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Book Conditions and the Importance of Matching

I know I am not alone in saying that I like my books in almost perfect, unread condition. It is, after all, the sole purpose to go to places like Barnes and Noble and spending outrageous $10-$20 or maybe even $30 or more on a book you don’t even know if you’ll like! Why? Because it’s new! The feel of a smooth, blemish-free copy that you are the first one to own!
Then there are those times when they don’t have the particular book you are looking for in stock and you are forced to use the Internet. Some people actually purchase books through the Internet frequently, favouring the prices more than those at an actual store and some people are just forced to use the Internet, because they have no other choice. They might not live close to any bookstores, perhaps they’re too impatient, no one really knows. everyone is different.
What’s so wrong with ordering books over the Internet? To many of you, probably nothing. A book is just a book and as long as it’s readable it doesn’t matter what it looks like, right? Maybe.
I know I have recently been trying to procure a brand new set of the Artemis Fowl series in matching hardback that is proving astronomically more difficult that I would liked to have imagined. I ordered the first book via Amazon, no problems, the condition I ordered, all good and well. Then, I ordered three other books that I could find on Barnes and Noble’s website (they don’t carry the hardback in stores). Two out of three books that I ordered did not have the correct cover. I was forced to drive an hour out of my way to return the books in the hopes of them ordering the correct covers. I was shocked to find that apparently this happens quite frequently and there’s no way for them to knowing order the book I want, because the ISBN numbers are identical. How very frustrating. I decided that maybe ordering from Amazon would work better, considering it worked so well the first time.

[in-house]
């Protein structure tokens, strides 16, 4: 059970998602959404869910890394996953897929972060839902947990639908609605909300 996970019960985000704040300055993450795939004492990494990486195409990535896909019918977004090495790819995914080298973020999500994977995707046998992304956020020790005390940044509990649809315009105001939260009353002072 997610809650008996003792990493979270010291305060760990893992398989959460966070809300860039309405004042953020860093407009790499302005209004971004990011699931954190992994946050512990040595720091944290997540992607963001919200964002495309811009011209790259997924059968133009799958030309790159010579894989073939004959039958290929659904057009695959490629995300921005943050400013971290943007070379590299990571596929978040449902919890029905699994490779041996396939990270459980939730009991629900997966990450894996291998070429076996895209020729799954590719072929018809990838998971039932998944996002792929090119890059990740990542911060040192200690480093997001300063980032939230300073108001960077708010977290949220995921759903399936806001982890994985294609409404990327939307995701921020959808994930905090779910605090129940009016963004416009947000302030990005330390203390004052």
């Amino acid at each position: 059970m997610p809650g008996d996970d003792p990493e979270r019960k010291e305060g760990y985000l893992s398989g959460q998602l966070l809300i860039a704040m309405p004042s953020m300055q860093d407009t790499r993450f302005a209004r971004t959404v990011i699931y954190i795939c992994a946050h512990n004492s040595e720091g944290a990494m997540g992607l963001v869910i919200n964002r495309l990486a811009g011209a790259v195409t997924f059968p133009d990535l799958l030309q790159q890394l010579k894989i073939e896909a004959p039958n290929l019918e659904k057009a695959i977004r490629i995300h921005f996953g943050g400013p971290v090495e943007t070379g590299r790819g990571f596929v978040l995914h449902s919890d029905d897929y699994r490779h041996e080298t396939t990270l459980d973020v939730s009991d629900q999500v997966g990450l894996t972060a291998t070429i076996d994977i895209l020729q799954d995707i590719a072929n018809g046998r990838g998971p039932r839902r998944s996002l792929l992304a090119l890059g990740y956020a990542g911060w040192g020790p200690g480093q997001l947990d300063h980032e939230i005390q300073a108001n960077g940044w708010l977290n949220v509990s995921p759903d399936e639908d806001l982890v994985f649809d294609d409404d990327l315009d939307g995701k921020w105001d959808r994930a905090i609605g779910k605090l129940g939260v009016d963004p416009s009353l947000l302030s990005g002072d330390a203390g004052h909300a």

Apparently not.
I ordered three books, one from Amazon and two from sellers via Amazon. One of the sellers sent me the wrong copy, Amazon sent me the wrong copy, and I have yet to receive the third. So yet again two and possibly three of the three books I ordered are the wrong ones. Where does it end? Is it too much to ask for me to get the book that you advertise? If you have a picture of one book that you’re selling and you send me a different copy, I’m probably going to get mad, because in my mind, that’s false advertising.
I know what a few of you are thinking. Geez, get over it, it isn’t a big deal. You already said the ISBN numbers were the same and you tried anyway? It’s just books, they don’t need to match.
Well, it might not be important to all of you, but to me and a few others, it’s extremely important. How amazing would it be to have your favourite series, in new, unread condition, sitting on your shelves, completely matching? In a world like ours, I think that’s pretty magical. The way that they almost seem to blend into one big story instead of separate ones.
Call me crazy (and I probably am), but don’t you all want that? Just a little? Can you really blame me for wanting my series to match? Should it really be that hard to get the cover you’re asking for?
Some might be wondering why I decided to create this post.
Well.
I’m not entirely sure.
To raise awareness? Maybe
To rant a little? Oh yes
It doesn’t matter. I’ve never seen anyone talk about matching their books and I thought that it might be nice to write about it a little. To show those bibliophiles out there that they shouldn’t feel bad about wanting their books to match or for their books to be in perfect condition, because tons of people feel that way! I hope that someday soon, Amazon, Barnes and Noble, and the other book sellers out there, make it easier for us to achieve this.

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